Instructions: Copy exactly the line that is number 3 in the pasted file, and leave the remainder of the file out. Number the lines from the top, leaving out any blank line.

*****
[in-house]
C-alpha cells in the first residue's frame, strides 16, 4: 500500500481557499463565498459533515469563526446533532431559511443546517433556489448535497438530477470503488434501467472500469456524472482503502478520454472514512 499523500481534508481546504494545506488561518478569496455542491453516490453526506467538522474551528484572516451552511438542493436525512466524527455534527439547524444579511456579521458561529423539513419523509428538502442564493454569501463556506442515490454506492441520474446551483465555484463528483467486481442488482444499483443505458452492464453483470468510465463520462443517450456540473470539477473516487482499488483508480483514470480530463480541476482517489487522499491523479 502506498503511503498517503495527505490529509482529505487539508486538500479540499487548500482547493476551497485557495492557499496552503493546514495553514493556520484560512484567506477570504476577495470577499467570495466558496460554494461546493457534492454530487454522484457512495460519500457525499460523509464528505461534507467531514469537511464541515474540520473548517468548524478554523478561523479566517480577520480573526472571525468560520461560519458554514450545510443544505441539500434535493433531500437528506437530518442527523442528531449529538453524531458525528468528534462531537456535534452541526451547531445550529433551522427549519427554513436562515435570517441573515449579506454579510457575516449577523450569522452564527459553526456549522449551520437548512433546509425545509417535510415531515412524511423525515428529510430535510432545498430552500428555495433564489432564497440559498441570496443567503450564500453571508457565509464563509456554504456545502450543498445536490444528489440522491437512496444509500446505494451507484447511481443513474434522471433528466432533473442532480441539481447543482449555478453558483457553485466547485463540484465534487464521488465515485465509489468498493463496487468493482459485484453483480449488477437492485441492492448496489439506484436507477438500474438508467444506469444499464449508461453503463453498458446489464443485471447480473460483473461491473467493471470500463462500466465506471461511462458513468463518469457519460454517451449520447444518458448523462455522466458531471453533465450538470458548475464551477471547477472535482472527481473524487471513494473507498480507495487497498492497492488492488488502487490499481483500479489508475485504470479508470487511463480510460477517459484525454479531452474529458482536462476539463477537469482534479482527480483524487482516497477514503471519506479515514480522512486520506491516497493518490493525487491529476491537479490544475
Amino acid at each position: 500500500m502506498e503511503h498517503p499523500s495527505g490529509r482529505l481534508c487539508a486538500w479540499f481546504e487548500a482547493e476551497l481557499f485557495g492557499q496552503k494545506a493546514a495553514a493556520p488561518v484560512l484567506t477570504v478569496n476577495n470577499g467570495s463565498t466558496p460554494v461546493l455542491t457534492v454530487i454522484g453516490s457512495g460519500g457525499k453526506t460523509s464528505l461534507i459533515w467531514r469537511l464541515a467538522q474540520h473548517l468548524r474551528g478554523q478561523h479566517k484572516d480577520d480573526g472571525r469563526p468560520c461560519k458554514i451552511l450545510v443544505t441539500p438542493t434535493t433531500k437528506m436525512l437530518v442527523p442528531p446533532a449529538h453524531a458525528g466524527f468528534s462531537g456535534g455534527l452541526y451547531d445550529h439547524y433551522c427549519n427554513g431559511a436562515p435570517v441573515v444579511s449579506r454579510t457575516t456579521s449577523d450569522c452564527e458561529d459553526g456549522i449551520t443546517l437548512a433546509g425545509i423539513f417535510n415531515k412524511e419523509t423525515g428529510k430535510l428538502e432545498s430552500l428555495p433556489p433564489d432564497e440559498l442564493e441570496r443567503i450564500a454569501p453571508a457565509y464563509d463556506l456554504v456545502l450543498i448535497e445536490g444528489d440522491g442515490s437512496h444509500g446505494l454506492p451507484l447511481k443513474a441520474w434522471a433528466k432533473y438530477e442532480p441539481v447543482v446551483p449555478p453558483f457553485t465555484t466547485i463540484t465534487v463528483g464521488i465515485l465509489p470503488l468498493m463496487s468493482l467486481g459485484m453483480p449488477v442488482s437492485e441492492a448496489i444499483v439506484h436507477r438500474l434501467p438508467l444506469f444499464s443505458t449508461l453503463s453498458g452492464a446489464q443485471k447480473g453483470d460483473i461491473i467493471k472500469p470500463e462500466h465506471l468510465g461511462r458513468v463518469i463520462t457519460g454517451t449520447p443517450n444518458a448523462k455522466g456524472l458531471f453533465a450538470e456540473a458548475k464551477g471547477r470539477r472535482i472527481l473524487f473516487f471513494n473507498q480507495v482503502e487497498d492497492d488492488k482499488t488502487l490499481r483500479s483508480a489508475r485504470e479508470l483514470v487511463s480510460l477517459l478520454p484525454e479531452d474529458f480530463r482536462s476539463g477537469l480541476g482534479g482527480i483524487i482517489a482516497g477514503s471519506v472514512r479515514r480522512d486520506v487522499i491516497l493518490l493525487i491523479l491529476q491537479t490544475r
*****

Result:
Amino acid at each position: 500500500m502506498e503511503h498517503p499523500s495527505g490529509r482529505l481534508c487539508a486538500w479540499f481546504e487548500a482547493e476551497l481557499f485557495g492557499q496552503k494545506a493546514a495553514a493556520p488561518v484560512l484567506t477570504v478569496n476577495n470577499g467570495s463565498t466558496p460554494v461546493l455542491t457534492v454530487i454522484g453516490s457512495g460519500g457525499k453526506t460523509s464528505l461534507i459533515w467531514r469537511l464541515a467538522q474540520h473548517l468548524r474551528g478554523q478561523h479566517k484572516d480577520d480573526g472571525r469563526p468560520c461560519k458554514i451552511l450545510v443544505t441539500p438542493t434535493t433531500k437528506m436525512l437530518v442527523p442528531p446533532a449529538h453524531a458525528g466524527f468528534s462531537g456535534g455534527l452541526y451547531d445550529h439547524y433551522c427549519n427554513g431559511a436562515p435570517v441573515v444579511s449579506r454579510t457575516t456579521s449577523d450569522c452564527e458561529d459553526g456549522i449551520t443546517l437548512a433546509g425545509i423539513f417535510n415531515k412524511e419523509t423525515g428529510k430535510l428538502e432545498s430552500l428555495p433556489p433564489d432564497e440559498l442564493e441570496r443567503i450564500a454569501p453571508a457565509y464563509d463556506l456554504v456545502l450543498i448535497e445536490g444528489d440522491g442515490s437512496h444509500g446505494l454506492p451507484l447511481k443513474a441520474w434522471a433528466k432533473y438530477e442532480p441539481v447543482v446551483p449555478p453558483f457553485t465555484t466547485i463540484t465534487v463528483g464521488i465515485l465509489p470503488l468498493m463496487s468493482l467486481g459485484m453483480p449488477v442488482s437492485e441492492a448496489i444499483v439506484h436507477r438500474l434501467p438508467l444506469f444499464s443505458t449508461l453503463s453498458g452492464a446489464q443485471k447480473g453483470d460483473i461491473i467493471k472500469p470500463e462500466h465506471l468510465g461511462r458513468v463518469i463520462t457519460g454517451t449520447p443517450n444518458a448523462k455522466g456524472l458531471f453533465a450538470e456540473a458548475k464551477g471547477r470539477r472535482i472527481l473524487f473516487f471513494n473507498q480507495v482503502e487497498d492497492d488492488k482499488t488502487l490499481r483500479s483508480a489508475r485504470e479508470l483514470v487511463s480510460l477517459l478520454p484525454e479531452d474529458f480530463r482536462s476539463g477537469l480541476g482534479g482527480i483524487i482517489a482516497g477514503s471519506v472514512r479515514r480522512d486520506v487522499i491516497l493518490l493525487i491523479l491529476q491537479t490544475r